Without the Gospel, God is terrifying to sinful man. Most of the time, the Divine nature of Jesus was hidden within His human nature. In that way, He was approachable and people did not fear Him (although the demons recognized His divinity). But on this occasion, Simon felt the presence of the Divine through the miracle and this experience immediately called to mind his unworthiness and sin. Being on the boat, Simon could not flee from Jesus; he could only pray that Jesus would depart from him.
This is the first step to repentance, as King David wrote: “a broken and contrite heart, O God, you will not despise.” (Ps 51:17) The Good News is that Jesus has another Word: forgiveness. Jesus comes to save, not condemn sinners. True, He desires to kill our old sinful nature inherited from Adam, but only so He can raise His own offspring, after His own likeness and image, and grant us eternal life.
So Jesus did not depart from Simon. Instead, He gave him absolution: “Do not be afraid”. Simon was now clean. Jesus caught Simon with the net of the Gospel.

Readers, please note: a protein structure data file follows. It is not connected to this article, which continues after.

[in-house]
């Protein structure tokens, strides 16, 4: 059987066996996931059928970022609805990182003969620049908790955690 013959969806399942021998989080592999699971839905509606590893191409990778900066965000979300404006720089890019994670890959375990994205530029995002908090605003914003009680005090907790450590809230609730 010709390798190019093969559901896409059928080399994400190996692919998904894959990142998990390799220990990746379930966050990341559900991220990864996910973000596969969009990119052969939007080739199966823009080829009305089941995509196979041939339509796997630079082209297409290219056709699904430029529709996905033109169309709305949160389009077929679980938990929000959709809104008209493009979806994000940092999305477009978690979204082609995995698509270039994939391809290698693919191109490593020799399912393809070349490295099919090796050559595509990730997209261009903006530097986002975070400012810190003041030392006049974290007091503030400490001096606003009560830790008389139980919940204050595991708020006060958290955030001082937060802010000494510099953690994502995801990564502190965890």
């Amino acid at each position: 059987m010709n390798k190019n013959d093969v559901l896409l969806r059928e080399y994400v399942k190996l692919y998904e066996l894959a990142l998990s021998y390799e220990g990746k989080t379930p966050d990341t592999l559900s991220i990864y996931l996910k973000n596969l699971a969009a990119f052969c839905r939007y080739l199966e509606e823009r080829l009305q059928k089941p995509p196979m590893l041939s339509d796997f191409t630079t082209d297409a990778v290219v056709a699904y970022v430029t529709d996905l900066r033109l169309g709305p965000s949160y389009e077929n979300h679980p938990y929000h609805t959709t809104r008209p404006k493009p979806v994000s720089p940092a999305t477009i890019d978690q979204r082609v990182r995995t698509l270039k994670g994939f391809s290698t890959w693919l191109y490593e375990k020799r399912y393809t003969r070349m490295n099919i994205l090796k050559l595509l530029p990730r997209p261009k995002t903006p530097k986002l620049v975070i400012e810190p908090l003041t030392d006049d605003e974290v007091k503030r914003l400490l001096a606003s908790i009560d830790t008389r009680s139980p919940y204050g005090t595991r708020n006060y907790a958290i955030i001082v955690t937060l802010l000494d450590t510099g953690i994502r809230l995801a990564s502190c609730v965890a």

Jesus cleansed Simon from his sin, just like He cleanses us from our sin, by bearing our sin in His body on the cross as the Lamb of God who takes away the sin of the world. Jesus defeated sin and death and the devil to give us the grace of His heavenly Father. If we believe this, then we too are caught in the net of the Gospel, which rescues us from the kingdom of darkness and transfers us into the kingdom of Christ in whom we have redemption, the forgiveness of sins. Amen.
“Out of my distress I called on the Lord;
the Lord answered me and set me free.
The Lord is on my side; I will not fear.
What can man do to me?” (Ps 118:5-6) Amen.